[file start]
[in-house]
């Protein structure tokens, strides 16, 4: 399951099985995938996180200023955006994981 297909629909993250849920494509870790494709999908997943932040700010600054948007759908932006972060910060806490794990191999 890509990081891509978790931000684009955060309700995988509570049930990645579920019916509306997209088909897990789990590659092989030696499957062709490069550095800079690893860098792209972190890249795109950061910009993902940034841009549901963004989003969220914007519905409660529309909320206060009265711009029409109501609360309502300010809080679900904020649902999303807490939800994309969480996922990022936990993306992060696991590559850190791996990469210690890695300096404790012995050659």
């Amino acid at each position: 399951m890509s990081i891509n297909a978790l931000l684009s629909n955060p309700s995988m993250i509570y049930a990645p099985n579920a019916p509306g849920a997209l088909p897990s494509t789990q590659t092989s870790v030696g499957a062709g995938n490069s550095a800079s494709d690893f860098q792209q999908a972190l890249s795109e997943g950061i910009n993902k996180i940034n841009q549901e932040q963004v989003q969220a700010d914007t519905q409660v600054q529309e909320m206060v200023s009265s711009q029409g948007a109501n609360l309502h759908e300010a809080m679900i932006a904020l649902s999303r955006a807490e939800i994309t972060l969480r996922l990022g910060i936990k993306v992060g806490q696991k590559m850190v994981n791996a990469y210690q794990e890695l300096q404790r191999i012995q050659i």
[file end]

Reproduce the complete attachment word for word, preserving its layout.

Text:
[in-house]
């Protein structure tokens, strides 16, 4: 399951099985995938996180200023955006994981 297909629909993250849920494509870790494709999908997943932040700010600054948007759908932006972060910060806490794990191999 890509990081891509978790931000684009955060309700995988509570049930990645579920019916509306997209088909897990789990590659092989030696499957062709490069550095800079690893860098792209972190890249795109950061910009993902940034841009549901963004989003969220914007519905409660529309909320206060009265711009029409109501609360309502300010809080679900904020649902999303807490939800994309969480996922990022936990993306992060696991590559850190791996990469210690890695300096404790012995050659």
């Amino acid at each position: 399951m890509s990081i891509n297909a978790l931000l684009s629909n955060p309700s995988m993250i509570y049930a990645p099985n579920a019916p509306g849920a997209l088909p897990s494509t789990q590659t092989s870790v030696g499957a062709g995938n490069s550095a800079s494709d690893f860098q792209q999908a972190l890249s795109e997943g950061i910009n993902k996180i940034n841009q549901e932040q963004v989003q969220a700010d914007t519905q409660v600054q529309e909320m206060v200023s009265s711009q029409g948007a109501n609360l309502h759908e300010a809080m679900i932006a904020l649902s999303r955006a807490e939800i994309t972060l969480r996922l990022g910060i936990k993306v992060g806490q696991k590559m850190v994981n791996a990469y210690q794990e890695l300096q404790r191999i012995q050659i």